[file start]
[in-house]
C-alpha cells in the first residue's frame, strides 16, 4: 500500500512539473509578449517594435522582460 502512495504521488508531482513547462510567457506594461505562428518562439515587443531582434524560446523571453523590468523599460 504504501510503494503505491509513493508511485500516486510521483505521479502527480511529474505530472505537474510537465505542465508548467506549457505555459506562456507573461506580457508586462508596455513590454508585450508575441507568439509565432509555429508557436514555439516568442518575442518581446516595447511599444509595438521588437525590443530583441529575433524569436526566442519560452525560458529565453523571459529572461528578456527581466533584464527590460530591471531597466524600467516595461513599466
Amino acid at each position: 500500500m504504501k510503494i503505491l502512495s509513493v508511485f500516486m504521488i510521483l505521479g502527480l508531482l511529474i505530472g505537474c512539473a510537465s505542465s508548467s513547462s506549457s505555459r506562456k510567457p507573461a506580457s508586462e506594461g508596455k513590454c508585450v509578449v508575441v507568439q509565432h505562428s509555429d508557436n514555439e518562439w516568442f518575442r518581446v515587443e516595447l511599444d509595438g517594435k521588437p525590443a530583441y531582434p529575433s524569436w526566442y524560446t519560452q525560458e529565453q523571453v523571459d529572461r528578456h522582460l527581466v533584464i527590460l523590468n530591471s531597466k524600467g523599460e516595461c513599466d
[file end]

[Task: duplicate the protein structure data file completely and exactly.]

[in-house]
C-alpha cells in the first residue's frame, strides 16, 4: 500500500512539473509578449517594435522582460 502512495504521488508531482513547462510567457506594461505562428518562439515587443531582434524560446523571453523590468523599460 504504501510503494503505491509513493508511485500516486510521483505521479502527480511529474505530472505537474510537465505542465508548467506549457505555459506562456507573461506580457508586462508596455513590454508585450508575441507568439509565432509555429508557436514555439516568442518575442518581446516595447511599444509595438521588437525590443530583441529575433524569436526566442519560452525560458529565453523571459529572461528578456527581466533584464527590460530591471531597466524600467516595461513599466
Amino acid at each position: 500500500m504504501k510503494i503505491l502512495s509513493v508511485f500516486m504521488i510521483l505521479g502527480l508531482l511529474i505530472g505537474c512539473a510537465s505542465s508548467s513547462s506549457s505555459r506562456k510567457p507573461a506580457s508586462e506594461g508596455k513590454c508585450v509578449v508575441v507568439q509565432h505562428s509555429d508557436n514555439e518562439w516568442f518575442r518581446v515587443e516595447l511599444d509595438g517594435k521588437p525590443a530583441y531582434p529575433s524569436w526566442y524560446t519560452q525560458e529565453q523571453v523571459d529572461r528578456h522582460l527581466v533584464i527590460l523590468n530591471s531597466k524600467g523599460e516595461c513599466d